“Now, Governor Romney, he’s a very gifted salesman. So he’s been trying in this campaign, as hard as he can, to repackage these ideas that didn’t work,” Obama said on Friday. “Have you heard him? He’s going around saying, ‘I’m the candidate of change.’

“Now, the thing is, we know what change looks like,” he added. “And what he’s selling ain’t it.”

Romney, he says, is a candidate who changes his positions so often voters cannot tell what he stands for.

“You want to know that your president means what he says and says what he means,” Obama said Saturday in Ohio. “And after four years as president, you know me. You may not agree with every decision I’ve made. You may at times have been frustrated by the pace of change. But you know what I believe.’’

Obama has also spent several minutes at the start of each speech talking about the impacts of Hurricane Sandy, the storm that ravaged New Jersey and New York. It was a time of tragedy, but also of patriotic unity.

“You see heroes running into buildings, wading into the water to help their fellow citizens; neighbors helping neighbors cope with tragedy; leaders of different political parties working together to fix what’s broken,” Obama said Saturday in Ohio. “It’s a spirit that says no matter how bad a storm is, no matter how tough the times are, we’re all in this together — that we rise or fall as one nation, as one people.”

Remarks from the presidential candidates:

President Obama: “We have made real progress”

“The American auto industry is back on top. Home values and housing construction [are] on the rise. . . . Because of the service and sacrifice of our brave men and women in uniform, the war in Iraq is over. . . . Osama bin Laden is dead. We have made real progress.”

. . .

“Now, for eight years, we had a president who shared our beliefs and his name was Bill Clinton. His economic plan asked the wealthiest Americans to pay a little more so we could reduce our deficit and invest in the skills and ideas of our people. And at the time . . . a Senate candidate by the name of Mitt Romney said that Bill Clinton’s plan would hurt the economy.”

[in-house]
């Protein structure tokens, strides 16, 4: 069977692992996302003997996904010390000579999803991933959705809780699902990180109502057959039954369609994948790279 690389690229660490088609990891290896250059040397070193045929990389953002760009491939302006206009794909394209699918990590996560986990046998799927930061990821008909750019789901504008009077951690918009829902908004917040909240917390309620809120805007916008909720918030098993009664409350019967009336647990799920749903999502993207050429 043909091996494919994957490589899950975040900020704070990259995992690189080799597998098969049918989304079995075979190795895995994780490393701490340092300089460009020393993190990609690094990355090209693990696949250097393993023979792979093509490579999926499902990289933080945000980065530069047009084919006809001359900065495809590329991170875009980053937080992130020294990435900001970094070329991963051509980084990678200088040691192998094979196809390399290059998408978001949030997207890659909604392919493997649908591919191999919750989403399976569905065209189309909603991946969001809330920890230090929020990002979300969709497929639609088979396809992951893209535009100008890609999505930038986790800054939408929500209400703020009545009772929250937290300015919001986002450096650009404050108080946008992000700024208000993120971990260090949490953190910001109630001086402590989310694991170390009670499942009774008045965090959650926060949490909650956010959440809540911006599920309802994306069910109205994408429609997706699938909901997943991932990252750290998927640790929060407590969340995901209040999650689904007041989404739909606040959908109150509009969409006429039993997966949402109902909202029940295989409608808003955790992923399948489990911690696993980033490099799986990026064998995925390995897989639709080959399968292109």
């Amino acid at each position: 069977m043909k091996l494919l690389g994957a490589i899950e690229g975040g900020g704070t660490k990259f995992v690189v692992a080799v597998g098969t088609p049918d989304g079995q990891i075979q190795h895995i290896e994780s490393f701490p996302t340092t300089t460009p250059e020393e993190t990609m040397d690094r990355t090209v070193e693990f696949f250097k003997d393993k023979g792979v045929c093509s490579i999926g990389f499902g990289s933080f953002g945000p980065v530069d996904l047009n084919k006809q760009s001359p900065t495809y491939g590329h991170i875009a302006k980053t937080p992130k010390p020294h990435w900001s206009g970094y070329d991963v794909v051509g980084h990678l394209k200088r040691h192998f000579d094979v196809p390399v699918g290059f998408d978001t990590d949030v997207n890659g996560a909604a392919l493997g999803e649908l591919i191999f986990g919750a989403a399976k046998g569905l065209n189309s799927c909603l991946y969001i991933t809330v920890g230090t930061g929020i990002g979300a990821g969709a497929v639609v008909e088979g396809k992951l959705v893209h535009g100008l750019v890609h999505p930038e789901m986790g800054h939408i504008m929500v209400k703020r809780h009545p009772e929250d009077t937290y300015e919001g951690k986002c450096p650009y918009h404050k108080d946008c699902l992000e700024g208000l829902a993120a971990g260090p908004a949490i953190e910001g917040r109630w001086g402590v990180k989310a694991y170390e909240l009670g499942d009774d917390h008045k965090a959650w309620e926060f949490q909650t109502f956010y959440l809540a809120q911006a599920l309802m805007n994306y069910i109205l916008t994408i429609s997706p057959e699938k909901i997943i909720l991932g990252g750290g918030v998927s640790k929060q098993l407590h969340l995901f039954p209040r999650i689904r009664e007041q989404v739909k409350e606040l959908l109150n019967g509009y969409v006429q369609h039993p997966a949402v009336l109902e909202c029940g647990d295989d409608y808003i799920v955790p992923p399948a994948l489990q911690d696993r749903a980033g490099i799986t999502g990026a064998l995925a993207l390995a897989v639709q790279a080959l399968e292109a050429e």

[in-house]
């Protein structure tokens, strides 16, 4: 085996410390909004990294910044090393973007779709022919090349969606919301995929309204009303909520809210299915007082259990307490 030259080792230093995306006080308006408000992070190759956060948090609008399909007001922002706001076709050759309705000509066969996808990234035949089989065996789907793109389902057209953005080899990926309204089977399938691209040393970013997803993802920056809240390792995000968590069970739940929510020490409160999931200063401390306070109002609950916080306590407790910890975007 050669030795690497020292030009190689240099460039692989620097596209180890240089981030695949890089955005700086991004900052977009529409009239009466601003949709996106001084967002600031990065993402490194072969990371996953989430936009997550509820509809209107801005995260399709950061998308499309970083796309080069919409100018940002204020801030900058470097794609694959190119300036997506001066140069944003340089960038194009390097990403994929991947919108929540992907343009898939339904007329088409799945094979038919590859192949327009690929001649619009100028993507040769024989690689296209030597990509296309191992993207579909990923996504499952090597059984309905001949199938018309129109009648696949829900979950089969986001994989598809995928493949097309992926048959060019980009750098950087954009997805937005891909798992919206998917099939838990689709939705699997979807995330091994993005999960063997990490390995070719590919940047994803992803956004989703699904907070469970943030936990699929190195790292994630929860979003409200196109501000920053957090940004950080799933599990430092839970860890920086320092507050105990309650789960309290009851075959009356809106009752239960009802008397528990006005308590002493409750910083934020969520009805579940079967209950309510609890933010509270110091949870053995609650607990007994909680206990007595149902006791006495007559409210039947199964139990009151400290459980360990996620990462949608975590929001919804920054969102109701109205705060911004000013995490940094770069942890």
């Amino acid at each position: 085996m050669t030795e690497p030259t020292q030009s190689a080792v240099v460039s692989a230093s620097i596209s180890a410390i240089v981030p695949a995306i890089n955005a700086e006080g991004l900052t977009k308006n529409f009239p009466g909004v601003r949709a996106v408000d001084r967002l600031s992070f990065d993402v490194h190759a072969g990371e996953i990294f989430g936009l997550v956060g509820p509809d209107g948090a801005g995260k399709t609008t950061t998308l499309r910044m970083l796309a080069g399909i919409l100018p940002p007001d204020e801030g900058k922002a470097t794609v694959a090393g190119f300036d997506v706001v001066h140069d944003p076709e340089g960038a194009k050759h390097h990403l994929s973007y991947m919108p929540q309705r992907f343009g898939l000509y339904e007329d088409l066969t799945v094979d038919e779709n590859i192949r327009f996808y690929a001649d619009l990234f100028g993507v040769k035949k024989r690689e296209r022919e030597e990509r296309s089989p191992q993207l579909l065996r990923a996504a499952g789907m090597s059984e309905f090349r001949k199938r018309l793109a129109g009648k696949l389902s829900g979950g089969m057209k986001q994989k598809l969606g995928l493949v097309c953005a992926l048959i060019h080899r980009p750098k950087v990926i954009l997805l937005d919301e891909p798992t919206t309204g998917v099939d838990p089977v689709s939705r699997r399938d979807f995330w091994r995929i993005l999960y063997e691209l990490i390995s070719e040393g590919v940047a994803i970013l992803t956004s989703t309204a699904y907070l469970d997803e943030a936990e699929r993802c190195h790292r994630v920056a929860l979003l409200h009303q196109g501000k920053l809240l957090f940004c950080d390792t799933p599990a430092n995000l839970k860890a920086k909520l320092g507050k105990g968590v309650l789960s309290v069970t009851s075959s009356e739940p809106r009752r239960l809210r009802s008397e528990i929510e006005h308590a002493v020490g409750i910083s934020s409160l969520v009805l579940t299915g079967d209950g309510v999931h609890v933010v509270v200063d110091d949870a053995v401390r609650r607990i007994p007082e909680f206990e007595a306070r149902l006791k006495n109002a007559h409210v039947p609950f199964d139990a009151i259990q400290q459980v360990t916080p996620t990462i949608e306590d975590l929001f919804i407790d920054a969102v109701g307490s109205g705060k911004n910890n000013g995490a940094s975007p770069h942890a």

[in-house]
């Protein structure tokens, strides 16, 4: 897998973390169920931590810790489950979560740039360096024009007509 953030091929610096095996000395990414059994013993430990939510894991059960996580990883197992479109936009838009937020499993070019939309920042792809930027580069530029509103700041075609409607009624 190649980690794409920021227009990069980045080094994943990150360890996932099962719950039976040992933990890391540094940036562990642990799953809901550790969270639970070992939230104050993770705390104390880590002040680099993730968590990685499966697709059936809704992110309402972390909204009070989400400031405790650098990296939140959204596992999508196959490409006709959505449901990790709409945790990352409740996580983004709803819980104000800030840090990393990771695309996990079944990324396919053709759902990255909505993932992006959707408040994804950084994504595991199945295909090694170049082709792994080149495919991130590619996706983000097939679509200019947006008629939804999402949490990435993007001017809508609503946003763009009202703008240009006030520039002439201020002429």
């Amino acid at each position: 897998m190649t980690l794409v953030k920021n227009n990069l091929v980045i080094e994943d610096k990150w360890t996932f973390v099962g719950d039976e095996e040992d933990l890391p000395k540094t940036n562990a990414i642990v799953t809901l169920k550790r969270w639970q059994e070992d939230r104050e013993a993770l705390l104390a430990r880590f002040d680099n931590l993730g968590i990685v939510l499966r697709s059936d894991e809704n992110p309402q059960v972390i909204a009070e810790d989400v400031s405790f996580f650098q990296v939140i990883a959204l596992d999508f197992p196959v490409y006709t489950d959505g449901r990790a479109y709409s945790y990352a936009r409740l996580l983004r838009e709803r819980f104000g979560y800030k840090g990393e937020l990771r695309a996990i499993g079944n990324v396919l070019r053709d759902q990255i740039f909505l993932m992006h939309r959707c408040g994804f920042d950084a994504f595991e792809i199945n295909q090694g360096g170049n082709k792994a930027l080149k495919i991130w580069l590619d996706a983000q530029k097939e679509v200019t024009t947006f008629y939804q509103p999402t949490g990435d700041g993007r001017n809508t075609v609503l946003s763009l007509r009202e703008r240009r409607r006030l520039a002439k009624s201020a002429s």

. . .

“After four years as president, you know me. You may not agree with every decision I’ve made. . . . But you know what I believe. You know where I stand. You know I tell the truth.”

Mitt Romney: “I will bring people together”

“The question of this election comes down to this: Do you want more of the same or do you want real change? President Obama promised change, but he could not deliver it. I promise change, and I have a record of achieving it.”

. . .

“I built a business, and turned around another. I helped put an Olympics back on track. And with a Democratic legislature, I helped turn my state from deficit to surplus, from job losses to job growth, and from higher taxes to higher takehome pay.”

. . .

“I learned as governor of Massachusetts that the best achievements are shared achievements. I learned that respect and good will go a long way, and are usually returned in kind. That is how I will conduct myself as president. I will reach out to both sides of the aisle. I will bring people together, doing big things for the common good.”

Matt Viser can be reached at maviser@globe.com.